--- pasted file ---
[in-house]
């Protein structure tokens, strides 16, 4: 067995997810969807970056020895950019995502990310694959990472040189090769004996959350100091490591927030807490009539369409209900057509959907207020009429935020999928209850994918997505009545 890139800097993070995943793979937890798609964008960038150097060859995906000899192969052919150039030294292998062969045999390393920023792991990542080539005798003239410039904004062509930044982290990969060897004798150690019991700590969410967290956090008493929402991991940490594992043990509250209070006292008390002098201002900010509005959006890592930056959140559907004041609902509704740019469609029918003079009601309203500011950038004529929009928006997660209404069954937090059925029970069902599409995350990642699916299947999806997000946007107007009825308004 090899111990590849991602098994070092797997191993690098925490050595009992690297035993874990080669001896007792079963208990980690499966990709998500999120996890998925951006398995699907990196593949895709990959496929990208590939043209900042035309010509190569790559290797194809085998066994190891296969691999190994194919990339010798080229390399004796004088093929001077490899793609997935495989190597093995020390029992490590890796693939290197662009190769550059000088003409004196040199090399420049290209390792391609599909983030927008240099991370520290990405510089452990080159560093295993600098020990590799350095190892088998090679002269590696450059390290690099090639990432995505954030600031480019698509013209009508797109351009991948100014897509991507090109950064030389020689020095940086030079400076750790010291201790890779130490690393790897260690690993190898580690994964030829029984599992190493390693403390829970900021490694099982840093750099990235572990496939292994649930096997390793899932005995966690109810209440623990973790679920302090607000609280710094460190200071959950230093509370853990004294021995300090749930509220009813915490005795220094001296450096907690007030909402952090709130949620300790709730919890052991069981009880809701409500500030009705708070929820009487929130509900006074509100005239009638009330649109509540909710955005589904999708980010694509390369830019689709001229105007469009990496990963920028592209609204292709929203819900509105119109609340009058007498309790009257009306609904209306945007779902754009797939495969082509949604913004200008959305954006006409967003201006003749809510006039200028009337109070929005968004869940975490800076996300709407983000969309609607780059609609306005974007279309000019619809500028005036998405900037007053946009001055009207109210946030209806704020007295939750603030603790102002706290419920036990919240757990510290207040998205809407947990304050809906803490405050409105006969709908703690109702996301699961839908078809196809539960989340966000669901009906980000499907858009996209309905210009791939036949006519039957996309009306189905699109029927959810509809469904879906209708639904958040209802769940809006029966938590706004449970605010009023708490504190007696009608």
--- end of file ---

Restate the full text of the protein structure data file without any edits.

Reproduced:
[in-house]
């Protein structure tokens, strides 16, 4: 067995997810969807970056020895950019995502990310694959990472040189090769004996959350100091490591927030807490009539369409209900057509959907207020009429935020999928209850994918997505009545 890139800097993070995943793979937890798609964008960038150097060859995906000899192969052919150039030294292998062969045999390393920023792991990542080539005798003239410039904004062509930044982290990969060897004798150690019991700590969410967290956090008493929402991991940490594992043990509250209070006292008390002098201002900010509005959006890592930056959140559907004041609902509704740019469609029918003079009601309203500011950038004529929009928006997660209404069954937090059925029970069902599409995350990642699916299947999806997000946007107007009825308004 090899111990590849991602098994070092797997191993690098925490050595009992690297035993874990080669001896007792079963208990980690499966990709998500999120996890998925951006398995699907990196593949895709990959496929990208590939043209900042035309010509190569790559290797194809085998066994190891296969691999190994194919990339010798080229390399004796004088093929001077490899793609997935495989190597093995020390029992490590890796693939290197662009190769550059000088003409004196040199090399420049290209390792391609599909983030927008240099991370520290990405510089452990080159560093295993600098020990590799350095190892088998090679002269590696450059390290690099090639990432995505954030600031480019698509013209009508797109351009991948100014897509991507090109950064030389020689020095940086030079400076750790010291201790890779130490690393790897260690690993190898580690994964030829029984599992190493390693403390829970900021490694099982840093750099990235572990496939292994649930096997390793899932005995966690109810209440623990973790679920302090607000609280710094460190200071959950230093509370853990004294021995300090749930509220009813915490005795220094001296450096907690007030909402952090709130949620300790709730919890052991069981009880809701409500500030009705708070929820009487929130509900006074509100005239009638009330649109509540909710955005589904999708980010694509390369830019689709001229105007469009990496990963920028592209609204292709929203819900509105119109609340009058007498309790009257009306609904209306945007779902754009797939495969082509949604913004200008959305954006006409967003201006003749809510006039200028009337109070929005968004869940975490800076996300709407983000969309609607780059609609306005974007279309000019619809500028005036998405900037007053946009001055009207109210946030209806704020007295939750603030603790102002706290419920036990919240757990510290207040998205809407947990304050809906803490405050409105006969709908703690109702996301699961839908078809196809539960989340966000669901009906980000499907858009996209309905210009791939036949006519039957996309009306189905699109029927959810509809469904879906209708639904958040209802769940809006029966938590706004449970605010009023708490504190007696009608």